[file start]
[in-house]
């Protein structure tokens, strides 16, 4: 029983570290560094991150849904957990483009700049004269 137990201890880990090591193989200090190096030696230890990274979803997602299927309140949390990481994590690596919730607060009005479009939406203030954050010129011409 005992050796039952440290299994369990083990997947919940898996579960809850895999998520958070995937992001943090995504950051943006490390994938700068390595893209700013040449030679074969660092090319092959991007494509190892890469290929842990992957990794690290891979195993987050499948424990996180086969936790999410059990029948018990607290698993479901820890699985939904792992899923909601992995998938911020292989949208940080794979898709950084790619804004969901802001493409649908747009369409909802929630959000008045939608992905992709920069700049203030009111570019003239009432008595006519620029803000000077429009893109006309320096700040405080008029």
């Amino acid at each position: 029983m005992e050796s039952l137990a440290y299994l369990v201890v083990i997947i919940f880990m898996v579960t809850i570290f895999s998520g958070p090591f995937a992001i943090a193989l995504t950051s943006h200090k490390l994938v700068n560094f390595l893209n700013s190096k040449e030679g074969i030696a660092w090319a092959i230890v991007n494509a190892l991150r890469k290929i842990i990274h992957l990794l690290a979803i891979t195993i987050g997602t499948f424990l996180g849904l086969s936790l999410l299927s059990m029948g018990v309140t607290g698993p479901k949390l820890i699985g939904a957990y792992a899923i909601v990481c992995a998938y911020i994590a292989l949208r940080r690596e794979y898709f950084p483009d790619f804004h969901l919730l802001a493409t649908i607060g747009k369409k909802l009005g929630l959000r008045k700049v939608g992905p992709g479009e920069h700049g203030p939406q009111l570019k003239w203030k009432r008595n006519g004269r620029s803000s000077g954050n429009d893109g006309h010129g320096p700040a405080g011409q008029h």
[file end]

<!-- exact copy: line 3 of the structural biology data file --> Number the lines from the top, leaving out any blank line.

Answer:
């Amino acid at each position: 029983m005992e050796s039952l137990a440290y299994l369990v201890v083990i997947i919940f880990m898996v579960t809850i570290f895999s998520g958070p090591f995937a992001i943090a193989l995504t950051s943006h200090k490390l994938v700068n560094f390595l893209n700013s190096k040449e030679g074969i030696a660092w090319a092959i230890v991007n494509a190892l991150r890469k290929i842990i990274h992957l990794l690290a979803i891979t195993i987050g997602t499948f424990l996180g849904l086969s936790l999410l299927s059990m029948g018990v309140t607290g698993p479901k949390l820890i699985g939904a957990y792992a899923i909601v990481c992995a998938y911020i994590a292989l949208r940080r690596e794979y898709f950084p483009d790619f804004h969901l919730l802001a493409t649908i607060g747009k369409k909802l009005g929630l959000r008045k700049v939608g992905p992709g479009e920069h700049g203030p939406q009111l570019k003239w203030k009432r008595n006519g004269r620029s803000s000077g954050n429009d893109g006309h010129g320096p700040a405080g011409q008029h």